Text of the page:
“Against All Odds: Urvashi Barooah’s Venture Success Story”

When Urvashi Barooah applied to MBA programs in 2015, she focused her applications around her dream of becoming a venture capitalist. She got rejected from every school, and was told she was being unrealistic about her prospects in the venture industry, but she didn’t let that deter her. She landed a spot at Wharton and said she catered all of her classes and extra cirriculars around learning everything she could about the venture industry. While growing up with entrepreneur parents didn’t introduce Barooah to venture capital, she thinks her upbringing makes her a better VC. “I started my journey in venture four years ago and knew nothing,” Barooah said.

When Urvashi Barooah set her sights on applying to MBA programs in 2015, her goal was clear: to become a venture capitalist. She poured her heart and soul into her applications, fueled by her determination to achieve her dream. However, to her dismay, Barooah was rejected by every school she applied to. Her dreams seemed shattered, but she refused to let that stop her.

Fast forward eight years, and Barooah is now 33 and being promoted to partner at Redpoint. Joining the firm as an associate four years prior, she has risen to the role of principal and is now one of the three partners focusing on early stage investments. Redpoint, based in Silicon Valley, is currently investing from its $650 million ninth fund.

In an interview with TechCrunch, Barooah reflected on the early days of her journey and how some business schools had questioned the feasibility of her goals. While she acknowledges that breaking into the relatively small venture industry with no network or connections in Silicon Valley may have seemed unrealistic, she is glad she didn’t let naysayers discourage her.

“I wasn’t deterred, but it did feel kind of impossible at one point,” Barooah shared. “I was so removed from it. I didn’t know the reality on the ground. I just knew what people wrote about in the papers.”

Barooah was born and raised in Guwahati, a small city in India, far from the bustling hub of Silicon Valley. Her parents, both successful entrepreneurs, instilled in her a strong entrepreneurial spirit from a young age. With her dad running a chemical business and her mom designing and selling furniture, Barooah was exposed to the realities of running a business and the perseverance required to overcome challenges.

“My parents always asked me, ‘what kind of business do you want to start?’ That is what the most successful people in India did,” she shared. “They always encouraged me to forge my own path and start my own company. I thought about that for a long time, but there was nothing that excited me. If I didn’t have a passionate idea, the next best thing I could do was work with founders.”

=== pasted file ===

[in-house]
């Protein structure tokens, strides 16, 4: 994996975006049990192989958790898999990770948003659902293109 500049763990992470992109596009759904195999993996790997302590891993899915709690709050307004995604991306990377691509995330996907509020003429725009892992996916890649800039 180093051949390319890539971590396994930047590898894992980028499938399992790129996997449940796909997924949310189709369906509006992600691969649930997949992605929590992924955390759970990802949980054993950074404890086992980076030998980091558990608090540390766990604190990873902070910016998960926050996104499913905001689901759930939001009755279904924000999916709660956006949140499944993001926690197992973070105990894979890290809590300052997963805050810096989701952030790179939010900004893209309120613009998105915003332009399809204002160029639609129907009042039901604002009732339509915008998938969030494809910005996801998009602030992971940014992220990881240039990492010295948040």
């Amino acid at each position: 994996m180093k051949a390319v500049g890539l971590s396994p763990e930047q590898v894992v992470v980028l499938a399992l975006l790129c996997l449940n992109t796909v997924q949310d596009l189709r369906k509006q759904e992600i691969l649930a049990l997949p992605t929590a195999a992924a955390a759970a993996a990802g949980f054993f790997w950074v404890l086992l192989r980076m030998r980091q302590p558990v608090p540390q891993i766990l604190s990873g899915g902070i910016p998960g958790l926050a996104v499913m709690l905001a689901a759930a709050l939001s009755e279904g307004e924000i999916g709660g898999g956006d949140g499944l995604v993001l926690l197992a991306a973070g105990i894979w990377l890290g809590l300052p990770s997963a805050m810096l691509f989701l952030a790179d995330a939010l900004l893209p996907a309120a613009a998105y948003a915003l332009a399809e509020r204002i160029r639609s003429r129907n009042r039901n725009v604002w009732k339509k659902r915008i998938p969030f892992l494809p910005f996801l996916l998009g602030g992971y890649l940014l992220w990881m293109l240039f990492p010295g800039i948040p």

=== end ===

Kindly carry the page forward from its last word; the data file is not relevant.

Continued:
In 2017, Barooah reapplied to business schools in the United States after working as a consultant. This time, she fared better and secured a spot at Wharton. Throughout her studies, she tailored her classes and extracurricular activities to learn everything she could about the venture industry. She started reaching out to entrepreneurs, developing an investment thesis, and even cold-called VCs to pitch it.

After an estimated 50 cold calls, Barooah landed an internship at New York-based Primary Venture Partners in 2019. She followed that up with another internship at Redpoint and ultimately secured a full-time role. She has been with the firm ever since.

While growing up with entrepreneur parents didn’t introduce Barooah to venture capital directly, she believes her upbringing has made her a better VC. The daily struggles and triumphs of her parents’ businesses taught her the difficulty of running a company and the importance of resilience when faced with setbacks.

“They always fought against the odds and did what was necessary to keep their business going,” Barooah said. “[They taught me] this idea that you have to keep moving forward despite all odds and that it was supposed to be hard. If one of my companies has a setback, I know that it is just par for the course and something that can be overcome.”

Barooah’s current portfolio includes Dune Analytics, an ethereum-focused platform for making on-chain data accessible, Offchain Labs, a startup that helps companies scale with ethereum, and The Rounds, a delivery service focused on sustainability, among others. She also has two new investments that have yet to be announced and will be taking board seats for both.

Through her first few years as an investor, Barooah has learned that flexibility is key for VCs, and they must be willing to adapt to the market. While she initially focused on blockchain and crypto companies, she now spends most of her time on vertical SaaS startups utilizing AI.

Looking ahead, Barooah is excited to continue expanding her portfolio and embracing her new role as partner. She believes in being there for the founders when they need support and is grateful for the four years she has spent in venture capital, shaping her judgment on what makes a good company.

“It’s not something I have perfected by any means, but I have a few more successes than I did when I first joined,” she said. “That gives me more confidence to take on more contrarian bets, and in VC it’s about believing in things no one else believes and being right.”

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Ava Patel

Ava Patel is a cultural critic and commentator with a focus on literature and the arts. She is known for her thought-provoking essays and reviews, and has a talent for bringing new and diverse voices to the forefront of the cultural conversation.

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